In an earlier post, Cloth Versus Disposables, I mentioned that we would be renting newborn-sized diapers from a local cloth diaper company so that we could “test drive” a variety of diapers and accessories before purchasing our own. As the end of our rental period draws near, I feel that we have really gotten the hang of cloth diapering, and have a very good sense of what works for us and what doesn’t.
On the whole, we are quite enjoying using cloth diapers instead of disposables. We bought a single box of Broody Chick compostable (disposable) diapers for emergencies — such as running out of clean diapers or not having enough cloth ones in the diaper bag — and we had a handful of Pampers that came in a baby sample package, so we do have a small basis for comparison. The Pampers were, in a word, nauseating. They smell like what Procter and Gamble would like you to believe your baby should smell like: artificial baby powder – gross! The Broody Chick diapers are perfectly fine, but they definitely don’t fit as well as any of the cloth diapers we tried, and they are so darn compostable that they sort of start deteriorating from friction with Oliver’s clothing.We haven’t had any “blowouts” with the Broody Chick diapers, but to be fair, we’ve used them fewer than 10 times (and never overnight), so they really haven’t been sufficiently put through the paces for me to comment on their effectiveness.
From a cost standpoint, the cloth diapers are a clear winner. If we were to use disposables, we’d be using the Broody Chick diapers, or something comparable (free of chemicals and plastics, unscented, etc.), and those come at a steep cost — more than 55 cents per diaper. Unbleached, unscented, chemical-free wipes cost about $4.50 for 80 wipes. In the first few weeks, we were going through about 12 diapers and 20 wipes per day. Now, we go through about 10 diapers and 20 wipes on an average day. By my calculation, we’d be spending more than $45 per week to keep Oliver in disposables. At that rate, even the most expensive cloth diapers pay for themselves in fewer than six months.
Our newborn cloth diaper rental kit came with Kissaluvs fitted diapers and Bummis Super Brite covers, TotBots TinyFit all-in-ones, and FuzziBunz pocket diapers. It also came with GroVia cotton terry reusable wipes, large and small Bummis wet bags (for home and travel), and an assortment of other accessories such as liners, doublers and laundry detergent.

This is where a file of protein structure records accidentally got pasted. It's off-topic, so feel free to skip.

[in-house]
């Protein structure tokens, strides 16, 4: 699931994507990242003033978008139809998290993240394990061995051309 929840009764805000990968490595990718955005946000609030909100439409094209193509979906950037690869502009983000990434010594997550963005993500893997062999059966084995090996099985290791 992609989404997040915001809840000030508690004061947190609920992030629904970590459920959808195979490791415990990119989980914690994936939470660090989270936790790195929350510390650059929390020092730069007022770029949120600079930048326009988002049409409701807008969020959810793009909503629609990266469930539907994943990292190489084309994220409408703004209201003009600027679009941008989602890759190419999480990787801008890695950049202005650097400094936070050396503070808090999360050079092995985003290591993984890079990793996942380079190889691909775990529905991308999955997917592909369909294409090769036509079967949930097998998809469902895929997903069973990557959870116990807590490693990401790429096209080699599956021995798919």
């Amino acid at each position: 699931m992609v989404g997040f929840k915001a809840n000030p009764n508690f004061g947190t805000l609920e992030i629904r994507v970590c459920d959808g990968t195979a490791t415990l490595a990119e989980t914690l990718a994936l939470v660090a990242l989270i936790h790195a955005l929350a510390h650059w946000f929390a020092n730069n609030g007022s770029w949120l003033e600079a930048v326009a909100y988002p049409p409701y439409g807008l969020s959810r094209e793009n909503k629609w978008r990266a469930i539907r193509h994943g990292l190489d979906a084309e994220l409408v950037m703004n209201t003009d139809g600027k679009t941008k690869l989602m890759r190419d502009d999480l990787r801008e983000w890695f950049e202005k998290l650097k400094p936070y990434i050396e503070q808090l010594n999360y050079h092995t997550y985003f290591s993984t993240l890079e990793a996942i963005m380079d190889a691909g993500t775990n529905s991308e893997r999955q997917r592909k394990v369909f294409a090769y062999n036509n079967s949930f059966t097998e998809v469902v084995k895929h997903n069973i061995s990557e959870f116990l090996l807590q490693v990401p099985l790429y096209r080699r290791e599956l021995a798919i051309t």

In addition to the rental items, we purchased a couple of BumGenius 4.0 one-size diapers with snaps (these were the ones I was most interested in, based on my research), a Kissaluvs anti-bacterial pail liner and Imse Vimse organic flannel cloth wipes. After a few weeks, the BumGenius diapers were the clear favourite, so we purchased an entire stash of them. Following are my observations on the various diapers and accessories we’ve tried.
Kissaluvs fitted diapers combined with Bummis Super Brite covers
Pros – the newborn sized Kissaluvs have a snap-down front to accommodate the umbilical stump. The combination of a fitted plus waterproof cover was basically bomb-proof — two sets of leg gussets meant that nothing leaked out. Ever. Can’t argue with that!
Cons – they really did not manage moisture very well on the inside. As soon as Oliver peed, he would have an absolutely soaking wet diaper next to his skin. As a result, he had his first bout of diaper rash at a mere four days old. We took to adding microfleece liners in order to keep the moisture away from his skin, but these diapers basically needed to be changed hourly, which was not practical if we didn’t want to have to wake him. As well, handling the sopping wet cotton diapers was rather gross. The velcro on the Bummis covers was not as sticky as I’d have liked, and I will also add that I wasn’t a fan of the two-piece system, as I found that changes were rather drawn out when he was fussy or squirmy.
TotBots TinyFit all-in-ones
Pros – overall, these were fantastic diapers. They fit well, were easy to use, and were quite trim under clothing. One of the key selling points of these diapers is that while they are technically an all-in-one because the insert is attached, they function more like a pocket diaper in that the insert actually agitates out in the wash, making the diaper easier to clean and faster to dry (and no handling dirty inserts!). With the insert attached to the diaper, stuffing takes just a couple of seconds. The inside of the diaper was super soft against Oliver’s skin, and they looked adorable on the outside. This was our hands-down favourite among the rental diapers, and was a strong contender for purchasing.